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Electronics Industry: Seizing Opportunities for Breakthroughs


The electronics industry holds a pivotal position in the economy, exerting a strong ripple effect on other industries.

Vietnam Has the Potential to Become a New Manufacturing Hub

With a series of major electronics corporations investing in Vietnam, such as Samsung, Apple, LG, Intel, the Vietnamese electronics industry has the potential to become the manufacturing hub of Asia.

The Ministry of Industry and Trade is continuing to refine mechanisms and support policies to consistently accompany industrial enterprises in general and the electronics industry in particular. The goal is to enhance capabilities and deeply engage in the global supply chain.

According to the Ministry of Industry and Trade, numerous world-renowned corporations have announced their participation in Vietnam, including Walmart, Amazon, Boeing, Carrefour, Central Group; Coppel (Mexico), IKEA (Sweden); Aeon, Uniqlo (Japan)… Apple has completed the relocation of 11 manufacturing plants for audio-visual devices to Vietnam, while Intel has expanded the second phase of its chip testing facility in Ho Chi Minh City with a total investment of USD 4 billion. Additionally, Denmark’s Lego Group has invested USD 1 billion in building a factory in Binh Duong.

The presence of these major manufacturing corporations indicates that Vietnam is becoming a global manufacturing hub. Foreign Direct Investment (FDI) enterprises, such as Intel, Samsung, LG, Qualcomm, have continuously announced expansions in their investments. Notably, Samsung officially inaugurated its Research and Development (R&D) Center in Hanoi at the end of 2023 – the largest R&D center in Southeast Asia under Samsung’s plan to elevate Vietnam’s position beyond a global production base. Samsung has shifted its entire phone production line to Vietnam and India, with approximately 60% of its global smartphone output manufactured in Vietnam.

Do Thi Thuy Huong, a member of the Vietnam Electronics Industries Association (VEIA), emphasizes that this is an opportunity for Vietnamese businesses, and they must seize it.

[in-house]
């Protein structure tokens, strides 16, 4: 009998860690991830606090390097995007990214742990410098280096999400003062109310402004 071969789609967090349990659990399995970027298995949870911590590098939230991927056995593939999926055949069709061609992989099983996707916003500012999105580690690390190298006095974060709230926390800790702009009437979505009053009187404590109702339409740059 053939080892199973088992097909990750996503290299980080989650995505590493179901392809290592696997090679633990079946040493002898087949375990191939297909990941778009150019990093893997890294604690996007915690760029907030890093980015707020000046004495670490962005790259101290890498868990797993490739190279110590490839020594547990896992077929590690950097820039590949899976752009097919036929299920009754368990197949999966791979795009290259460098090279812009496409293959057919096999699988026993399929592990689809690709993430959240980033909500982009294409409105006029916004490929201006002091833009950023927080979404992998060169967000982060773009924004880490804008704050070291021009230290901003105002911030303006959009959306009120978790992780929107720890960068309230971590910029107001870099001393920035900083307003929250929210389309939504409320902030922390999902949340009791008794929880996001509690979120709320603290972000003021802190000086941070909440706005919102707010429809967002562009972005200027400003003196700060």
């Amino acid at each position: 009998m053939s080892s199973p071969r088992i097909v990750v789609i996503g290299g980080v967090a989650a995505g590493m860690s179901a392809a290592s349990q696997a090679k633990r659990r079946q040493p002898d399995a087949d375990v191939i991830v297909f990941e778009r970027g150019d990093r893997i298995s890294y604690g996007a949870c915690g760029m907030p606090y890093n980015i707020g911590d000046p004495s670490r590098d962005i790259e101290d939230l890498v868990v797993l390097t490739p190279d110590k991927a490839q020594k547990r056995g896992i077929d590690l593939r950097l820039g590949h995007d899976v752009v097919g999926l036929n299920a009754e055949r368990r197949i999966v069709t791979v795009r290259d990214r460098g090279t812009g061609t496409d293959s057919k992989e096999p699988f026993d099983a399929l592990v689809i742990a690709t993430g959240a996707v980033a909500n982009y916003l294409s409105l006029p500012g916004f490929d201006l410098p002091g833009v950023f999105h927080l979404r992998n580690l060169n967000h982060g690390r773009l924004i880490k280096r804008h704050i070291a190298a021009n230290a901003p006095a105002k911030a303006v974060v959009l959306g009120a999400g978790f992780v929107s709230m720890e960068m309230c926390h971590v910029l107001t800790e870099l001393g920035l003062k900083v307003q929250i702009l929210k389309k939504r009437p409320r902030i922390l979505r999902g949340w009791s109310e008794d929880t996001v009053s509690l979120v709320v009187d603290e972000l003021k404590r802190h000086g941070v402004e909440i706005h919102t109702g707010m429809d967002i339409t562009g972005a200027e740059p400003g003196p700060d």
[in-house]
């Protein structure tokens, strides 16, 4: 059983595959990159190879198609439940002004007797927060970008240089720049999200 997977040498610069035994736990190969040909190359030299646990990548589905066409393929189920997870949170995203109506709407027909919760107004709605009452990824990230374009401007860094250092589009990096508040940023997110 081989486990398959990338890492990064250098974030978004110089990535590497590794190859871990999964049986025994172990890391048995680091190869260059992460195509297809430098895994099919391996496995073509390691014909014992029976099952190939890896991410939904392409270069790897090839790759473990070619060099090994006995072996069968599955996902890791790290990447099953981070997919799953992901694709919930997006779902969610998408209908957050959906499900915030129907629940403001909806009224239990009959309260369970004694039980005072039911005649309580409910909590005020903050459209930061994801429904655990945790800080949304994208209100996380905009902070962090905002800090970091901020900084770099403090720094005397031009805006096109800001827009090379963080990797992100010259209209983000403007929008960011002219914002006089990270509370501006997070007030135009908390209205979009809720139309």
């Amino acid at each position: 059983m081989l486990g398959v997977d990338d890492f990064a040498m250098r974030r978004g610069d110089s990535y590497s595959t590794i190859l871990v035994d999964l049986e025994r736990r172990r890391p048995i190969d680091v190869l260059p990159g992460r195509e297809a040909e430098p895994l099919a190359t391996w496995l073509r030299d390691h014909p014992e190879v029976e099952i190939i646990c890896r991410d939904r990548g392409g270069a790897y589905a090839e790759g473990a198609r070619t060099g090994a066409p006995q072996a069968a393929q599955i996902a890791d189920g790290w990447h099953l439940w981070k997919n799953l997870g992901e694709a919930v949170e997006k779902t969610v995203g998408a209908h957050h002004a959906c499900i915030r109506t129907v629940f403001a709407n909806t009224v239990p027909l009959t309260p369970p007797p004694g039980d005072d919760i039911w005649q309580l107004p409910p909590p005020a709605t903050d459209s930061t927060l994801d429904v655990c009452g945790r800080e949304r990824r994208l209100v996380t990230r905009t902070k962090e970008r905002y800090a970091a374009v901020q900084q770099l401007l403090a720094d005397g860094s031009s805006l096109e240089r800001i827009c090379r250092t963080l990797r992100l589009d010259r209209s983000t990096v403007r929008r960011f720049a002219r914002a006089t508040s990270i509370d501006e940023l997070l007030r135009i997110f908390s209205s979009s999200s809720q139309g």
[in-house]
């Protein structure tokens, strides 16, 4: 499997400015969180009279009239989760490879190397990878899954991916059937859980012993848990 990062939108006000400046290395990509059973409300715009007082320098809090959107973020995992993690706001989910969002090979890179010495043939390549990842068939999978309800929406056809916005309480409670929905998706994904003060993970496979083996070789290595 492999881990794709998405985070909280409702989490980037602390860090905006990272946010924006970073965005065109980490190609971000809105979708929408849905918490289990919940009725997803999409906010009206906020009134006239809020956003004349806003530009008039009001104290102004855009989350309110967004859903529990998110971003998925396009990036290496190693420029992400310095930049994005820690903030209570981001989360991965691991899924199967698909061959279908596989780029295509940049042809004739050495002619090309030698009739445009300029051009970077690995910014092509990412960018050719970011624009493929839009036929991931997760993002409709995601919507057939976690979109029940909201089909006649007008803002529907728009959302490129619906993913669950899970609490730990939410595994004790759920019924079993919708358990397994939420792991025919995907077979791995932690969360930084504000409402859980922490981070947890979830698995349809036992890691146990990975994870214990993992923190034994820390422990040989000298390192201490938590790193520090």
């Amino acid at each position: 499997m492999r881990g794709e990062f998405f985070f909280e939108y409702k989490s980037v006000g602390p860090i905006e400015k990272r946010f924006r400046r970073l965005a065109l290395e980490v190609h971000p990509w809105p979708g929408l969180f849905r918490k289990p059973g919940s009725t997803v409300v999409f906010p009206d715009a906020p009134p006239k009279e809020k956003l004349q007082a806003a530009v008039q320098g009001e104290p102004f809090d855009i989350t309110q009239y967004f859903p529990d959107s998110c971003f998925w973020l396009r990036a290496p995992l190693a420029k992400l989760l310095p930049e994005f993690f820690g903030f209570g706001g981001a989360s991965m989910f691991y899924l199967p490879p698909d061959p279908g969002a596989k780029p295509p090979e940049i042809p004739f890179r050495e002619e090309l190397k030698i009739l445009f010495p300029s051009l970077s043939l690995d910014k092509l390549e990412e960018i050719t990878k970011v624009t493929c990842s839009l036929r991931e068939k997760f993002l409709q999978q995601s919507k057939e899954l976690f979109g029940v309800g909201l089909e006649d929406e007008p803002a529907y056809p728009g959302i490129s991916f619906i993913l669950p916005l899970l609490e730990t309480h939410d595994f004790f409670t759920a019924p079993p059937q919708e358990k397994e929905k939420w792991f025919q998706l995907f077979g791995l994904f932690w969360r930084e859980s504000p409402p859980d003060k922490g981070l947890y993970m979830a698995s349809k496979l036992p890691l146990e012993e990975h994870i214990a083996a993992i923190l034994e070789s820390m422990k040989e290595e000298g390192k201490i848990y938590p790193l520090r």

Despite being considered a leading industry and achieving some success in attracting foreign direct investment, playing a significant role in exports, the Vietnamese electronics, computer, and component group still largely depends on foreign-invested enterprises. Moreover, the localization rate in the electronics sector remains low, with many products being either fully imported or assembled domestically using foreign components.

The Ministry of Industry and Trade is actively involved in international cooperation programs and projects in the industrial sector, particularly in electronics and supporting industries. Collaborative efforts, such as the Vietnam-Korea Technology Consultancy and Solutions Center (VITASK), have been established with South Korea.

Pham Tuan Anh, Deputy Director of the Industrial Department (Ministry of Industry and Trade), highlighted the effective collaboration with companies like Samsung and Toyota in implementing various practical programs to enhance the capabilities of support industries in Vietnam. These programs include training consultants in the support industry and providing technical support to improve production at Vietnamese enterprises, ultimately enhancing their competitiveness and participation in global supply chains.

To proactively and sustainably develop the electronics industry, the focus should be on supporting promising Vietnamese companies in the electronics sector. The government needs to implement these measures promptly to prepare for increased competition against fully imported products, especially as consumers gain access to lower-priced foreign products. Vietnamese enterprises must also enhance their competitiveness and technological capabilities to participate in global value chains genuinely and contribute to making Vietnam a major electronic equipment manufacturer by 2030.


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